While a microdose won’t make you feel any of the classic psychedelic sensory experiences, you may feel more confident and energized. You may have an elated mood and feel less anxious. You might be extra attentive to the intricacies of a pinecone or the beauty of puffy clouds in the sky — you know, a heightened appreciation for stoppig to smell the flowers. Or you might just feel like you’re having a really great day for seemingly no reason… or every reason.
Sounds lovely right?
As stated earlier, however, there is no clinical research on the benefits or risks of microdosing mushrooms and other psychedelics. That’s a pretty big issue considering how many people are microdosing today.
Thankfully, the clinical trials studying psilocybin-assisted psychotherapy offer some guidance as to what populations are potentially at risk. The conditions that disqualify people from participating in the clinical trials are pregnancy; hypertension and other underlying heart conditions; history of psychosis or a psychotic spectrum disorder, such as schizophrenia; bipolar disorder; other severe mental illness, such as borderline personality disorder; and first-degree relatives with any of these psychiatric conditions.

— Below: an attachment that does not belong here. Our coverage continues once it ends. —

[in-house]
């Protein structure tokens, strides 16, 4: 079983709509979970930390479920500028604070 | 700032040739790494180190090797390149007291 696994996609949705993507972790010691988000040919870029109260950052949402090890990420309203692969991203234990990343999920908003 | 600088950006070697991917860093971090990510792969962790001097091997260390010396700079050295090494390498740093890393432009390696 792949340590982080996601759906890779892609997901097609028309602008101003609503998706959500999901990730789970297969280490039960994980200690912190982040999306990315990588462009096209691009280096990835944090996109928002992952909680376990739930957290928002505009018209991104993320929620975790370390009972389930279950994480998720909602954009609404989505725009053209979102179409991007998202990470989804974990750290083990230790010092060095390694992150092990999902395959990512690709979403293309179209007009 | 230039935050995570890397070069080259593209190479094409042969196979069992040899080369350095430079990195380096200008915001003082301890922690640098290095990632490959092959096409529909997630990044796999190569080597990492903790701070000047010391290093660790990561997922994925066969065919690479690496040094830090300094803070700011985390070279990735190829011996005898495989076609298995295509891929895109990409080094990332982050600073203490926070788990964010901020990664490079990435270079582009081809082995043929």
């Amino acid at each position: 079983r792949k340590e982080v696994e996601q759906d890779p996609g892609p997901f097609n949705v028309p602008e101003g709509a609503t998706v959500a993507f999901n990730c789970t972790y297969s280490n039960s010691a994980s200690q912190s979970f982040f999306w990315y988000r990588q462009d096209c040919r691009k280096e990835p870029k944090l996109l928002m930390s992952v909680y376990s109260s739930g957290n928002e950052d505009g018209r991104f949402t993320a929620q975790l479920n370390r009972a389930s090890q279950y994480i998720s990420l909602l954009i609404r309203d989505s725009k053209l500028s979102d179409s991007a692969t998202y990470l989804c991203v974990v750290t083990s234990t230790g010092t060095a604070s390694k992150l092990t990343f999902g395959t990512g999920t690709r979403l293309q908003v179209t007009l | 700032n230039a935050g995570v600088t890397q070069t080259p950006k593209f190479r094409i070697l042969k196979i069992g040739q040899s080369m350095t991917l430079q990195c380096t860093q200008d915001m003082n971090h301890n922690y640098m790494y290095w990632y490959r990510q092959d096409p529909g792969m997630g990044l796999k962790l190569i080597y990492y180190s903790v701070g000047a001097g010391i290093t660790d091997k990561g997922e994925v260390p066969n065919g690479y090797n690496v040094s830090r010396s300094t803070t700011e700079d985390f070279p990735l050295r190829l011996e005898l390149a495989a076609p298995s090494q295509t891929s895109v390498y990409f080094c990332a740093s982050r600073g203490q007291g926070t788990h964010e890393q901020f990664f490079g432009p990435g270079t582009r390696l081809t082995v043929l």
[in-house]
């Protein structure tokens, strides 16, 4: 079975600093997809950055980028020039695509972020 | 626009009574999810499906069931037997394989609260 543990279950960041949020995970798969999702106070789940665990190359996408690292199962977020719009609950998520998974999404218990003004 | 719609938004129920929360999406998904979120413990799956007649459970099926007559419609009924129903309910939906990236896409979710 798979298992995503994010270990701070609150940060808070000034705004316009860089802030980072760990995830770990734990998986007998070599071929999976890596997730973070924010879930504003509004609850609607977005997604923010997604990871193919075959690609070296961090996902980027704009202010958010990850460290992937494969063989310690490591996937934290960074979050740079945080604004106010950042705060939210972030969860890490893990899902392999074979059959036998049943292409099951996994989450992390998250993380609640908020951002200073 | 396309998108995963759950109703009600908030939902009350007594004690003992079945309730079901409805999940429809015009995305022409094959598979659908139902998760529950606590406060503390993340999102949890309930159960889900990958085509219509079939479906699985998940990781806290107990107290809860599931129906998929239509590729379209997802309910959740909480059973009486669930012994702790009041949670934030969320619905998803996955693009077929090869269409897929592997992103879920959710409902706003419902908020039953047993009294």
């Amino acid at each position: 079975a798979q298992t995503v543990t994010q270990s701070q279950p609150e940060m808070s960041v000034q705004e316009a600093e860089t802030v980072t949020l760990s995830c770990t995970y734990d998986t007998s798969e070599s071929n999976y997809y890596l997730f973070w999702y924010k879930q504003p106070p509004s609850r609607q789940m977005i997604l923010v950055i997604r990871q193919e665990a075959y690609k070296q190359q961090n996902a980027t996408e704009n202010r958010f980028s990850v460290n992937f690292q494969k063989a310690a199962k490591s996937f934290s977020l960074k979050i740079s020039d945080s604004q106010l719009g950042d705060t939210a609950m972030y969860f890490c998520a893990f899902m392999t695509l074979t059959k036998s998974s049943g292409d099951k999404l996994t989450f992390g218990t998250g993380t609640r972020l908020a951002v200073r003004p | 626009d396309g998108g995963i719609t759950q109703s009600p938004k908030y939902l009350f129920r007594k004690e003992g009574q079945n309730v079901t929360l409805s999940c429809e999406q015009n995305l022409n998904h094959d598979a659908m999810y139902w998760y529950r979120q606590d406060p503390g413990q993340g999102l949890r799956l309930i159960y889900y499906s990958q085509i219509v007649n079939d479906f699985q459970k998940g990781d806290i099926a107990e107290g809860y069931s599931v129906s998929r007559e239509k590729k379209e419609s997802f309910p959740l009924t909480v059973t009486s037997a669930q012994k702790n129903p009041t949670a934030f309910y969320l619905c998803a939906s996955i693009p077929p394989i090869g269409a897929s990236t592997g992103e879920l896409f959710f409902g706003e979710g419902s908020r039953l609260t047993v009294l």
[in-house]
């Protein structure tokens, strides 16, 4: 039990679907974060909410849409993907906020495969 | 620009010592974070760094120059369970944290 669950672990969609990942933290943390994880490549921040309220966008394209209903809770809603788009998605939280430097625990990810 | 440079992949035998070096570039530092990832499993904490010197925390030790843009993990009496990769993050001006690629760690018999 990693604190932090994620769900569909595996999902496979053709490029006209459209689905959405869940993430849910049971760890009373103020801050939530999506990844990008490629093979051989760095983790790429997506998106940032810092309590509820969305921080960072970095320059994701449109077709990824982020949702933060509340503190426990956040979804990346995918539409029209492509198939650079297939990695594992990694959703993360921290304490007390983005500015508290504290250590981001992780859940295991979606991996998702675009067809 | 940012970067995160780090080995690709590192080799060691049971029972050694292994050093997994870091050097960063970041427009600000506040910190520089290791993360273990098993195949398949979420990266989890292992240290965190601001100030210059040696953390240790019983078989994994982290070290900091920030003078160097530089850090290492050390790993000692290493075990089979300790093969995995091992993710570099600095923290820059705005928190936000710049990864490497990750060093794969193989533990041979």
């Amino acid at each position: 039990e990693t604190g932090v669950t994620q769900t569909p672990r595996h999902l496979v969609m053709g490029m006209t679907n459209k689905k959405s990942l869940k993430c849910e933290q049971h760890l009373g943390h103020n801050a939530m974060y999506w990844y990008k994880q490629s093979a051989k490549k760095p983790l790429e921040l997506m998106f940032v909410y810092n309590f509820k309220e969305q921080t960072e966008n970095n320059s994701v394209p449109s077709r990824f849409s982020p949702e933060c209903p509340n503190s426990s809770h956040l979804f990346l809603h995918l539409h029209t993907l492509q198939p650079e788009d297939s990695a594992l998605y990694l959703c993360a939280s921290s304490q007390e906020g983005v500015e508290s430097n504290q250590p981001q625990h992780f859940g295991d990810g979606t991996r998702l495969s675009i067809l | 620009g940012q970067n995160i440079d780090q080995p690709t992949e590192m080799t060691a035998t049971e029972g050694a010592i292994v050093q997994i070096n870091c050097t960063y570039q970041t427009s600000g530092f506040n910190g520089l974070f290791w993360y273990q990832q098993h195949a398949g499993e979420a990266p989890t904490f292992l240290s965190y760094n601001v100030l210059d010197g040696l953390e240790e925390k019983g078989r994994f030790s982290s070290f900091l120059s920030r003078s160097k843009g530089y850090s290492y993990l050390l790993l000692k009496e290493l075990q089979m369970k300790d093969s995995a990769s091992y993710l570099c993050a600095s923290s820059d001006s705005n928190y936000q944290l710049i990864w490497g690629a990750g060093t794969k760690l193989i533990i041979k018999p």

While not a core contraindication, those who have a history of seizures or epilepsy should also be extremely cautious with microdosing psilocybin or taking any amount of psychedelics. In short, psilocybin can cause a chemical imbalance in the brains of those with epilepsy. It’s also uncertain how psilocybin — a compound that acts on serotonin receptors — interacts with epilepsy medications.
Official Method One: The James Fadiman Protocol
Also referred to as the “Fadiman Protocol,” the main idea behind this methodology is devising a consistent microdosing schedule to avoid building up a tolerance. Here is what Fadiman suggests: